2. Find a balance. For now, the needs and demands of your baby will likely take center stage in this three-ring circus you are calling a marriage. But remember, there are two other rings to attend to as well —you and your spouse. Doing little things to take care of your spouse and yourself can make all the difference in the world. While the baby naps, do something for one or both of you instead of focusing on catching up on household chores. For example, take a nap, call a friend, read a magazine, or chat with your spouse.

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3. Talk to each other every day. Take time every day to check in with each other. Talk about changing expectations and needs, division of labor, disappointments and fears about parenting, whatever you want —just keep talking. Remember that communication involves both talking and listening. You need to be the best listener you can possibly be if you want your spouse to continue to share with you his or her deepest thoughts, feelings, fears, and needs.

4. Get out of the house. This can be with or without the baby, because both can be fun. Fresh air, fresh faces, and fresh conversation can help you avoid feeling that the world is passing you by. Get out there and be a part of the activities that you and your spouse choose together. This will help contain feelings of loneliness and isolation that many parents of young children experience.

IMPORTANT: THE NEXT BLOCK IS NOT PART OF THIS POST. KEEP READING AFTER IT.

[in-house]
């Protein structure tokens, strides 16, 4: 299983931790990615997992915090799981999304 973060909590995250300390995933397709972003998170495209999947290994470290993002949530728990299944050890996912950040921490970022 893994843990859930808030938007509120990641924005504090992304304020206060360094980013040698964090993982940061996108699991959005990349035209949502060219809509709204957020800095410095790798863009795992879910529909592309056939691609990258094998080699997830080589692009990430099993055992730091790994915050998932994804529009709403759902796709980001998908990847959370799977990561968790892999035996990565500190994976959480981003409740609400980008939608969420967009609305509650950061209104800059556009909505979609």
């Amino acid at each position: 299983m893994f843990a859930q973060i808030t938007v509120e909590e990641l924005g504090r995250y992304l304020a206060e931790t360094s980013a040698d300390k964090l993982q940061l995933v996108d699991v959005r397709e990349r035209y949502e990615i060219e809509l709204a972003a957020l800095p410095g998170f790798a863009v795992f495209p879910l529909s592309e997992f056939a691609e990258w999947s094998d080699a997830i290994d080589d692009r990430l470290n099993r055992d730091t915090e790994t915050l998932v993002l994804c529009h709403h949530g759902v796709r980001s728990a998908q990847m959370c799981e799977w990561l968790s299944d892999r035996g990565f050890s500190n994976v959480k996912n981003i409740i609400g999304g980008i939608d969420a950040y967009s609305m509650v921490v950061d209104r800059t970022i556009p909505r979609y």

5. Develop a couple-centered, not a child-centered, relationship. If you make your children your number one priority, their never-ending need for attention will eat up everything you have to give, and the rest of your life will suffer because of it. Love your children, provide for them, and meet their needs. But remember that one of their most important needs is to have parents who really love each other.

6. Become co-parents, not compulsive parents. One of the major problems I see couples having today has to do with the “super-parent” role so many of us believe we have to take on. Moms and dads alike (usually moms more than dads at this stage) can fall into the trap of believing they are the only person who can adequately care for the baby. Somehow they forget that many a parent has come and gone before them and has learned to care adequately for these helpless little creatures just as they have.